Sony and Microsoft, just be careful not to put all your eggs in one basket. As you’re flailing your arms and legs around in your living room, you might knock it over and crack them all open.

Jun. 22 2010 — 1:45 pm | 1,485 views | 0 recommendations | 5 comments

How Much Will It Actually Cost to Play 3D Games on PS3?

There were two big stories this year at E3, one of them is motion controls, a subject I have beaten to death with a Wiimote for a while now, and the other is 3D. I actually think 3D, when properly done, would be a cool addition to many games, but there are currently two directions the industry is taking with the format.

I want to first examine Sony, which is releasing 3D games in conjunction with their new line of 3D TVs that will be on sale shortly. But since the tech is new, just how much will you need to spend to properly play 3D games in your living room?

40 inch Sony LED LX900 TV ~ $3,000 est.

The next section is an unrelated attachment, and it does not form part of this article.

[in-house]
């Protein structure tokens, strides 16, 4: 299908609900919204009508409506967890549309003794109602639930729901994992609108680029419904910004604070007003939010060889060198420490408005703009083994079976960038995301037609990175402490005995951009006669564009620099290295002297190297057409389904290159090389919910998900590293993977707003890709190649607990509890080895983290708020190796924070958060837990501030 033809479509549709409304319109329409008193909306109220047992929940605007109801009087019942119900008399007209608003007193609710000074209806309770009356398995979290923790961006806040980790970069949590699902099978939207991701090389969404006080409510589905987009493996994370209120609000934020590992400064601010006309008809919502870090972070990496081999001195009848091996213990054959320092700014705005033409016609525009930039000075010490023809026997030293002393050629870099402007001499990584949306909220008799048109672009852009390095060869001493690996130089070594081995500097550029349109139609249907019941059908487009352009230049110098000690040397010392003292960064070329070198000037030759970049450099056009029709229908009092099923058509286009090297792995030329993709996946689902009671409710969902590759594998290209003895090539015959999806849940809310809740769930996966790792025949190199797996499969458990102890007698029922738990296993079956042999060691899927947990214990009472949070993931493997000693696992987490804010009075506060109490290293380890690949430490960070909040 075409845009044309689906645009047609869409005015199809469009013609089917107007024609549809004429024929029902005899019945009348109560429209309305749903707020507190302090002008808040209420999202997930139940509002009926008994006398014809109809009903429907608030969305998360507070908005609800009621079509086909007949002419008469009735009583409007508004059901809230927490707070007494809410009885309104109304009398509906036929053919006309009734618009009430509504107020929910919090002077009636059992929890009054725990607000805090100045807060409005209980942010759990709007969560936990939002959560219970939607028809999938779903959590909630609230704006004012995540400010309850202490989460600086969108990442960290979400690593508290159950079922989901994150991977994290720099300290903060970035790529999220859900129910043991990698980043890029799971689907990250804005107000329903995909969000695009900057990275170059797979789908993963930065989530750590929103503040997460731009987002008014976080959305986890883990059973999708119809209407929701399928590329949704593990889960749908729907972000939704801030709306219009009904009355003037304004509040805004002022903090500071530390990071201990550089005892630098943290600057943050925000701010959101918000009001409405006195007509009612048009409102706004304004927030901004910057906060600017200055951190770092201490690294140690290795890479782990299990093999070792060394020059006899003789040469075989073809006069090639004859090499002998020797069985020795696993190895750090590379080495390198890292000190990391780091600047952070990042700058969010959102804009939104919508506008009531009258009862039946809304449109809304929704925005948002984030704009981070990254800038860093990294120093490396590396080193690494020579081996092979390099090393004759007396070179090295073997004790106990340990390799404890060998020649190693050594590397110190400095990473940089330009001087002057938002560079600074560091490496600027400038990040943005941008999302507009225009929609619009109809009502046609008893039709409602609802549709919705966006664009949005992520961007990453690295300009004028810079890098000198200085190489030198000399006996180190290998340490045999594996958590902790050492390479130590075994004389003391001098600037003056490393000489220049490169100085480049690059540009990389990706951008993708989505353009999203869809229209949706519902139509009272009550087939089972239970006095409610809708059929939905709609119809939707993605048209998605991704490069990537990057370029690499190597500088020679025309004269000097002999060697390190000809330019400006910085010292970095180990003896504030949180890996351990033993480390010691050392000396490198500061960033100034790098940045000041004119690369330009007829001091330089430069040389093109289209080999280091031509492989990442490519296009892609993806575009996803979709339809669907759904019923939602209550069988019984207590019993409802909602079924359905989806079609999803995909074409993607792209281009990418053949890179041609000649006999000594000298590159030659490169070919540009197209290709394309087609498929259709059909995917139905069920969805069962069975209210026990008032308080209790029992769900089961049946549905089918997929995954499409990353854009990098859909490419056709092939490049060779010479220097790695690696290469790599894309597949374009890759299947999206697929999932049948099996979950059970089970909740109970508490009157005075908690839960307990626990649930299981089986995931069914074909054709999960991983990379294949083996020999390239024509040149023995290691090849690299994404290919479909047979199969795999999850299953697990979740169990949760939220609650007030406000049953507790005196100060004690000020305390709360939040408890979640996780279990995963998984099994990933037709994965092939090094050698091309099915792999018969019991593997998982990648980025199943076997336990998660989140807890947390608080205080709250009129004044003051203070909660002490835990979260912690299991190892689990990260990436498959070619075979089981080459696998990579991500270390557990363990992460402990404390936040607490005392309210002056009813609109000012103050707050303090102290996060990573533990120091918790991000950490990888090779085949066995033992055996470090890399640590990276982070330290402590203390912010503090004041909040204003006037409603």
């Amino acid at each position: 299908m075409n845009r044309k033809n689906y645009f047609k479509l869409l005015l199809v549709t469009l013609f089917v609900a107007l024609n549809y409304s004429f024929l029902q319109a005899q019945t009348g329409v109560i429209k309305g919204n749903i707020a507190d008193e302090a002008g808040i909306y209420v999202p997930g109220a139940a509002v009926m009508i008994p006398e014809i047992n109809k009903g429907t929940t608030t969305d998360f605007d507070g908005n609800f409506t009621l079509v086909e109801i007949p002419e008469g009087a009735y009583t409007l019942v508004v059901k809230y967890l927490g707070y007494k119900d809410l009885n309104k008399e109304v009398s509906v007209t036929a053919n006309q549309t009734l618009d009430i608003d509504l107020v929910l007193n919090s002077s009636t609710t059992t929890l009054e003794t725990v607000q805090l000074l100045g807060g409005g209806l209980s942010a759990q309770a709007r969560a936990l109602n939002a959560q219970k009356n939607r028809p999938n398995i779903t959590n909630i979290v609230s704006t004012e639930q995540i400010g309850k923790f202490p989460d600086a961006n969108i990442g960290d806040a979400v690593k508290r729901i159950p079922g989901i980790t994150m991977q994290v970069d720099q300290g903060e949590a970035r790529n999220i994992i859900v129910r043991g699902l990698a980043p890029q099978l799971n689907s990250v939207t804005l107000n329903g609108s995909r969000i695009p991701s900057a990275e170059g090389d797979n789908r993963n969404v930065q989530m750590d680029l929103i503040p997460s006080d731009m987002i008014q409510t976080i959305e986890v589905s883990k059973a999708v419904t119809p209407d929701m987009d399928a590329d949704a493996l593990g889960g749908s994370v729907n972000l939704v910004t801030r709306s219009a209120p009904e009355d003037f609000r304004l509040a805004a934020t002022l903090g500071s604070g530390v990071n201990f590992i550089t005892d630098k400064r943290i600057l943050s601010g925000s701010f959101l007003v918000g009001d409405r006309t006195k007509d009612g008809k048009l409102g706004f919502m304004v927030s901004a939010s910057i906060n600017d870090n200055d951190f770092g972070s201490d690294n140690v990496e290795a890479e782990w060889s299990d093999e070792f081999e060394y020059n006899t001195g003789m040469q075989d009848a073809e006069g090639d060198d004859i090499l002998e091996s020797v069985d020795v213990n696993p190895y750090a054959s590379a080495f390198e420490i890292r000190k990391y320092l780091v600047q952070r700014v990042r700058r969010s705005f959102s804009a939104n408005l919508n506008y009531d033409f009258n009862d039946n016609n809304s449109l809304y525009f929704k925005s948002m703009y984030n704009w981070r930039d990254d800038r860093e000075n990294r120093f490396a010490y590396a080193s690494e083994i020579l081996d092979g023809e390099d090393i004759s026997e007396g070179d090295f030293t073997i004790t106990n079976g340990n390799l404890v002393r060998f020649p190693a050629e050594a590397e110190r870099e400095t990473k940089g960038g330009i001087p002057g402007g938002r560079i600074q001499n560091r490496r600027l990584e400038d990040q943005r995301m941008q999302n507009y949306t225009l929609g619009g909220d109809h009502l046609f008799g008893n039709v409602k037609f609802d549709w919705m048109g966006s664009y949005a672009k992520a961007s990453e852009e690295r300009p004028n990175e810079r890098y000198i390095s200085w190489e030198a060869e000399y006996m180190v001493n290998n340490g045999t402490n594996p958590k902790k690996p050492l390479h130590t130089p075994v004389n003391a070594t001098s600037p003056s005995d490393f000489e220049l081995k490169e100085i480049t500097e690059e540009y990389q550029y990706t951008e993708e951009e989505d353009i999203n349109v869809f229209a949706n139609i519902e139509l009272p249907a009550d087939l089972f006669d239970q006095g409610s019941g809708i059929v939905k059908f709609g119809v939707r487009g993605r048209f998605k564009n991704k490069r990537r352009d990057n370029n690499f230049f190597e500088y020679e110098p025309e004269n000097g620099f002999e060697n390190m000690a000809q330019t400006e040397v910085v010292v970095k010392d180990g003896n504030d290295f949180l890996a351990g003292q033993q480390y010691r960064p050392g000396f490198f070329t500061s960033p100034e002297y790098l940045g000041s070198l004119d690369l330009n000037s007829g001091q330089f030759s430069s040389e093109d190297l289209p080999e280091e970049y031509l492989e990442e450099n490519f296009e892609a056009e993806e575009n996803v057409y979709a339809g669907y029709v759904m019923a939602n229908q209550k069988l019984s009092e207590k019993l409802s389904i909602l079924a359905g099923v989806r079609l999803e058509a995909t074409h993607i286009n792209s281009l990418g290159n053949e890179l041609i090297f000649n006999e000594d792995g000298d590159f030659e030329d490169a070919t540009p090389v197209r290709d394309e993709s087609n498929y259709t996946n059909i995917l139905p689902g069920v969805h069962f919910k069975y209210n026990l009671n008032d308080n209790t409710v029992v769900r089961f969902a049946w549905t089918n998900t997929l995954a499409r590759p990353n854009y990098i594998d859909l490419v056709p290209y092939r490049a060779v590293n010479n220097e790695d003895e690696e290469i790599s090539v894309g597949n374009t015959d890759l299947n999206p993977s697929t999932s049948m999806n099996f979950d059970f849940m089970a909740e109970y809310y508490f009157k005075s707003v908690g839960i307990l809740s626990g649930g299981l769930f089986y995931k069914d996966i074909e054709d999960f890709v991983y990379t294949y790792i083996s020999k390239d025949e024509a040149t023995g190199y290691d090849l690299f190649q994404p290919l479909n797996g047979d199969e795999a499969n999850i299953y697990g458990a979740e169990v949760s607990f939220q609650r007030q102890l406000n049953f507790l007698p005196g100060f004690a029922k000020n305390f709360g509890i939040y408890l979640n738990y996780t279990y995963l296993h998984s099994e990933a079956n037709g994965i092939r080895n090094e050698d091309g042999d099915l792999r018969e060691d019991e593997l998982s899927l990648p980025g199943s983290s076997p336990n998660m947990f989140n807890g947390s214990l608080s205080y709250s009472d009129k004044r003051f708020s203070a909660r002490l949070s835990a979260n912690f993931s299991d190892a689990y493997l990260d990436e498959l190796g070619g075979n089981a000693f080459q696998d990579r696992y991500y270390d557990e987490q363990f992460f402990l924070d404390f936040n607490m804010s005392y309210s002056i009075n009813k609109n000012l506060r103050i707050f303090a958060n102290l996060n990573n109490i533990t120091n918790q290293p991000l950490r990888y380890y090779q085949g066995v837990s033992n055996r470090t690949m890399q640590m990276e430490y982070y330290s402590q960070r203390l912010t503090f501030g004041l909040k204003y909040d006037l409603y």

1 pair TDG-BR100 3D glasses – $133
1 TMR-BR100 IR emitter – $55
1 Playstation 3 – $300
1 copy of Killzone 3 – $60

And if you want a second player?

1 pair TDG-BR100 3D glasses – $133
1 Dualshock 3 controller – $55

And if you want Sony Move capability?

1 Move controller – $50
Second half of Move controller – $30
Sony Eyetoy – $30

And for two players?

1 Move controller – $50
Second half of Move Controller $30

So, final rundown:

3D for just you – $3,548
3D for you and a friend – $3,736
3D with Move for just you – $3,658
3D with Move for you and a friend – $3,871

Give or take a few hundred for when the final price of the 3D capable TV is released.

I understand that Sony is trying to go after early adopters with 3D, and someday, 3D TV will probably be the norm at the current pace, but all of these price tags are far beyond anything the vast majority of gamers can afford, and I have a hunch that they might be in for a world of hurt when all this stuff is launched initially. And people really do still hate those glasses.